BUFFALO, NY – Other ‘green’ features will share spotlight in Saturday’s event
Homes and buildings incorporating solar power and other “green” features will have their moment in the sun Saturday.
The region’s annual Tour of Solar Homes and Green Buildings will let owners and users talk up their energy-saving advantages, and give members of the public a chance to see the features up close and gather ideas.
The self-guided, free tour is part of the 15th annual American Solar Energy Society National Solar Tour, billed as the world’s largest grass-roots solar event. The tour includes properties using such green features as wind or geothermal energy and straw bale construction.
“The biggest thing is, seeing is believing,” said James Walters, marketing manager for Solar Liberty, which installed systems for some participating properties. “It helps to actually see a solar energy system that is operating, that is providing enough solar energy to power an entire home.”
The region’s tour covers about two dozen properties from Youngstown to Jamestown and east to Akron, said Elizabeth Nichols, chairwoman of the Western New York Sustainable Energy Association, which organized the local tour.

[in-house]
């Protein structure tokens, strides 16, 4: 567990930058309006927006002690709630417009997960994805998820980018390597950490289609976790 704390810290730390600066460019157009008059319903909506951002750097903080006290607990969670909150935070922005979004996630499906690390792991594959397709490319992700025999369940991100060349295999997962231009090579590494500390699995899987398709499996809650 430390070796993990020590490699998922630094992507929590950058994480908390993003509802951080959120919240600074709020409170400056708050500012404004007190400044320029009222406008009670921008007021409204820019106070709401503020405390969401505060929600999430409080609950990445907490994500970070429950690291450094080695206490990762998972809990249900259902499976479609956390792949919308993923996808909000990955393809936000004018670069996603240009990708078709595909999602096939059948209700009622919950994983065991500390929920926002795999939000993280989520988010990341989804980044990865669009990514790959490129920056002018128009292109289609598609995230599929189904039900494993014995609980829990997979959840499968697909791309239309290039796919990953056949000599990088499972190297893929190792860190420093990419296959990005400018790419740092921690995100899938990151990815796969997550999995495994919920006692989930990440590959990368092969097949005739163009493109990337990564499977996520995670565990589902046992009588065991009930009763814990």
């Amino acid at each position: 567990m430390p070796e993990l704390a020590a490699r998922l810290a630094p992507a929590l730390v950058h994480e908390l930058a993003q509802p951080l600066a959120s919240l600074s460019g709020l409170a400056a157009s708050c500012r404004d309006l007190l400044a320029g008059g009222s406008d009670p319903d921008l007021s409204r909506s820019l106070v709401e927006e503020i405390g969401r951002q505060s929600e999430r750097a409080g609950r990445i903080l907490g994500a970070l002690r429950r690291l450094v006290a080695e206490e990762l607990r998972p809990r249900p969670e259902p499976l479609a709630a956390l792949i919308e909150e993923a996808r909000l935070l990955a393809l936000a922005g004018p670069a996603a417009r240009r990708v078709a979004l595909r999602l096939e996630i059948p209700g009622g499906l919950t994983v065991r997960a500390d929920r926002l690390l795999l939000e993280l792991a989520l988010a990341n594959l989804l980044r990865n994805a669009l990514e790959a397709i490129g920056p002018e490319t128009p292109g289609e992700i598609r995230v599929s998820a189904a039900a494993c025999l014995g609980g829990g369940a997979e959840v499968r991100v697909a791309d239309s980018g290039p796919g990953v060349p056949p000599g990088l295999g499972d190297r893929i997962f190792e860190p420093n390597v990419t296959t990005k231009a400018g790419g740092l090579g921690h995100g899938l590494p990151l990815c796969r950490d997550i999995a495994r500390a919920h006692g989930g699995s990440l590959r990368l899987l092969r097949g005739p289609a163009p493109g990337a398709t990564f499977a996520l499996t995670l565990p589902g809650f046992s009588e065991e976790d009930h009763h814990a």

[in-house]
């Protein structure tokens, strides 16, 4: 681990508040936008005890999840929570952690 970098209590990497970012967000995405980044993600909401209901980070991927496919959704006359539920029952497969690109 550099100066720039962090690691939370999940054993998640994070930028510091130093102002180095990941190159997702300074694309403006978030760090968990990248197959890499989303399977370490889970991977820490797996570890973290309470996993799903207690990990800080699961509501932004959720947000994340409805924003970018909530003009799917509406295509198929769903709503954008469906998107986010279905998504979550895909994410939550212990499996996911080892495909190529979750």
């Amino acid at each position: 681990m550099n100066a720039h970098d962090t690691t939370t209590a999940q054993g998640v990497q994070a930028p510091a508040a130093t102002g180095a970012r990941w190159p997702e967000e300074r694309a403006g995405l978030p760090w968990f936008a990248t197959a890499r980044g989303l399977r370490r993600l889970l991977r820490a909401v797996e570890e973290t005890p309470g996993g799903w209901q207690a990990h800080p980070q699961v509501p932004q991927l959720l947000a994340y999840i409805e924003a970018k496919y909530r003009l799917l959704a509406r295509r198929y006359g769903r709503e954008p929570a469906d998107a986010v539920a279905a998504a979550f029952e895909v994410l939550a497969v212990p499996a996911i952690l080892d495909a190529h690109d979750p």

Homeowners can learn how to make their homes more energy-efficient, while businesses can see how other companies are applying energy-saving features, Nichols said.
Some participating locations, including Ecology & Environment’s Lancaster headquarters, are well-known for their green elements. “They have an example of everything on their site,” Nichols said.
The tour includes the Buffalo City Mission, where solar power provides about 16 percent of the electrical usage, and the Pasciak resident in Depew, where 30 solar panels were installed on the roofs of the home and garage in summer 2009.
James Pasciak said the system has performed reliably and has dramatically cut his energy costs. “The money we spent getting these panels is paying right away,” Pasciak said. He expects to recoup the system’s net cost of $13,500 — a figure which includes incentives — in about nine years.
Participating properties will be open from 10 a.m. to 4 p.m. Saturday, unless noted otherwise on the tour’s Web site. (To find sites to tour, visit www.nesea.org/greenbuildings and use the search functions.)
A kickoff event at 10 a.m. at 95 Perry St. in the Cobblestone District will honor three buildings for their energy-efficiency.
At noon at PUSH headquarters, 271 Grant St., architect Kevin Connors will conduct a workshop on making a home energy-efficient.
Also at noon, Tim Ryan of Apex Wind will make a presentation at Dug’s Dive at the Small Boat Harbor, 1111 Fuhrmann Blvd., on the Steel Winds urban wind farm.
By Matt Glynn